A well-functioning memory is vital for our quality of life. With the increasing number of seniors, however, the dementia rate is on an incline. According to a study that is published in Clinical Nutrition, it looks as if a combination of fish oil and antioxidants such as lutein and zeaxanthin may improve memory in elderly seniors. You can support your brain and memory on a daily basis by eating oily fish or fish oil supplements together with antioxidants from foods such as cabbage, spinach and other leafy greens, and eggs. Another important antioxidant is mezo-zeaxanthin that is found in certain fish and in fish skin.
A well-functioning memory enables us to learn new things and understand the world that surrounds us. Failing memory typically develops with passing time. Around one in three people from 65 years and older complain of memory problems. There can be many underlying causes such as lack of sleep, stress, anxiety, alcohol damage, depression, side effects from medicine, or lack of vitamin B12. Failing memory also occurs in the early stage of dementia and in Alzheimer’s disease, which are problems that have become increasingly common with the increasing number of seniors.
In any case, the brain needs a host of different nutrients that support important physiological functions and prevent neuronal damage caused by oxidative stress, which is a condition where harmful free radicals outnumber the protective antioxidants. Free radicals are generated naturally as part of our energy metabolism and other physiological processes in the body, and even more are produced as a result of ageing, stress, poisoning, smoking, and inflammation. This increases our need for nutrients and antioxidants, especially as we grow older or in situations where the brain becomes more vulnerable to oxidative stress.
More and more evidence suggests that omega-3 fatty acids, vitamin E, and carotenoids have each their own way of improving cognitive functions. For the first time ever, scientists have looked into the cumulated effect of these nutrients on healthy humans.
Higher blood levels of omega-3 and carotenoids mean better memory
The new study included 60 cognitively healthy seniors who were divided in two groups. One group got a one gram of fish oil (430 mg of DHA and 90 mg of EPA) daily together with 15 mg of vitamin E (d-alpha-tocopherol) and 22 mg of carotenoids (10 mg of lutein, 10 mg of meso-zeaxanthin, and 2 mg of zeaxanthin).
The combination of the three different supplements is important. The omega-3 (EPA and DHA) supplement is important for the neuronal synapses where neurons exchange information. Omega-3 fatty acids also increase the flow of blood through the brain, thereby improving the ability to solve cognitively challenging tasks. At the same time, they counteract chronic inflammation that can otherwise damage the brain. Vitamin E is important for the circulatory system and as an antioxidant. The different carotenoids have other antioxidant properties.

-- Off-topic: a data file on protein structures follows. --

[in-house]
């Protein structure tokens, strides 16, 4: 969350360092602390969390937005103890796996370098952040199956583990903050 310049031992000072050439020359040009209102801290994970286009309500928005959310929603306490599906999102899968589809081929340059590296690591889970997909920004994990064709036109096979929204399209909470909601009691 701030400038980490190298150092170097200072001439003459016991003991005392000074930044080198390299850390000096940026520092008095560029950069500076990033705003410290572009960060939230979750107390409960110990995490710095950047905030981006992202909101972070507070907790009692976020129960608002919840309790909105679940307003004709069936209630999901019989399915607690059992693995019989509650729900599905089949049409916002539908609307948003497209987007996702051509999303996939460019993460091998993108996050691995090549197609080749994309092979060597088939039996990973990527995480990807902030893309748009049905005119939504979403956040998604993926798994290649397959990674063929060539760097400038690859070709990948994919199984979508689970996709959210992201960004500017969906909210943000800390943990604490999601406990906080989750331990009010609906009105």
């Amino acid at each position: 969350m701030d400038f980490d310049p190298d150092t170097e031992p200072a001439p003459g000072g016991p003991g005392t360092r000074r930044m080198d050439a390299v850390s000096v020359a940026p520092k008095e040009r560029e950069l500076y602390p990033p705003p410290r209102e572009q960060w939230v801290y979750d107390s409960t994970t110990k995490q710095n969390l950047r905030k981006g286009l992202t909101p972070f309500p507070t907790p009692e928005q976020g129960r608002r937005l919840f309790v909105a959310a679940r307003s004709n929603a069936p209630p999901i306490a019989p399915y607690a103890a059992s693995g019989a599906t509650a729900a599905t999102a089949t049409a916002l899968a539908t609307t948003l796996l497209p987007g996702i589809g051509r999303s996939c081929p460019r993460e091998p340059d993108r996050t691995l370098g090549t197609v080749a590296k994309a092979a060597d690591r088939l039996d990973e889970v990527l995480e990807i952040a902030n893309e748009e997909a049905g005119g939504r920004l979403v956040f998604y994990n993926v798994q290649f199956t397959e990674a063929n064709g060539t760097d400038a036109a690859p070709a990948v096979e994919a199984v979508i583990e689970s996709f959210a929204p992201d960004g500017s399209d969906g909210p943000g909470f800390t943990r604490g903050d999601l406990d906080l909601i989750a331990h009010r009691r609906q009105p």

The group that did not get the active supplements got placebo. The study lasted for 24 months. It turned out that the supplemented group had increased blood levels of both omega-3 and carotenoids compared with the placebo group. There was no difference in levels of vitamin E, however, which may be because the level was too low to detect a difference.
In the course of the study, the scientists made use of two specific cognitive tests – the Repeatable Battery for the Assessment of Neuropsychological Status (RBANS) and the Montreal Cognitive Assessment (MoCa). Both tests demonstrated that the group taking fish oil, vitamin E, and carotenoids performed better in various memory tests compared with the group that got placebo, It turned out that the supplemented participants had better memories and were able to outcompete the participants in the control group. The higher the blood levels of omega-3 and carotenoids were, the better the memory worked. The scientists assume that fish oils and carotenoids have a synergistical effect on memory.
Improved memory makes daily living easier
According to the researchers behind the study, improved memories make daily living easier for people. An improved memory makes it easier to store information and prioritize the things that are necessary for making decisions and solving problems. A better memory also helps you focus, plan ahead, keep track of your daily chores, and remember appointments. The new study was carried out by scientists from University Hospital Waterford and Royal College of Surgeons in Ireland and is published in Clinical Nutrition.
- The study participants received one gram of fish oil daily
- You can get that amount of fish oil by eating a serving of herring or mackerel
- Good sources of lutein and zeaxanthin are kale, beet greens, broccoli, spinach and other leafy greens, blueberries, and egg yolk
- We have lutein and zeaxanthin in our nervous tissue and a lot more in our macula (yellow spot)
- Mezo-zeaxanthin is found in very few foods such as trout and skin from trout, sardines, and salmon. It is also assumed that the body synthesizes meso-zeaxanthin from other carotenoids such as lutein
R. Power et al. “Omega-3 fatty acid, carotenoid and vitamin E supplementation working memory in older adults: A randomized clinical trial. Clinical Nutrition, 2021.12.04
Stephen Daniels. Omega-3s plus carotenoids and vitamin E show `synergistic` benefits for memory: RCT. NUTRAingredients.com, 21 December 2021
James J. Dicolantonio and James H. O´Keefe. The Importance of Marine Omega-3s for Brain Development and the Prevention and treatment of Behavior, Mood, and Other Brain Disorders. Nutrients. 2020
Nutrition insight. Neuroimaging Highlights Role of Omega-3 in preventing Cognitive decline. 2017
Hukommelsessvigt - Patienthåndbogen på sundhed.dk
Frida - Parametre (fooddata.dk)
Lutein - Wikipedia
Zeaxanthin - Wikipedia
meso-Zeaxanthin - Wikipedia
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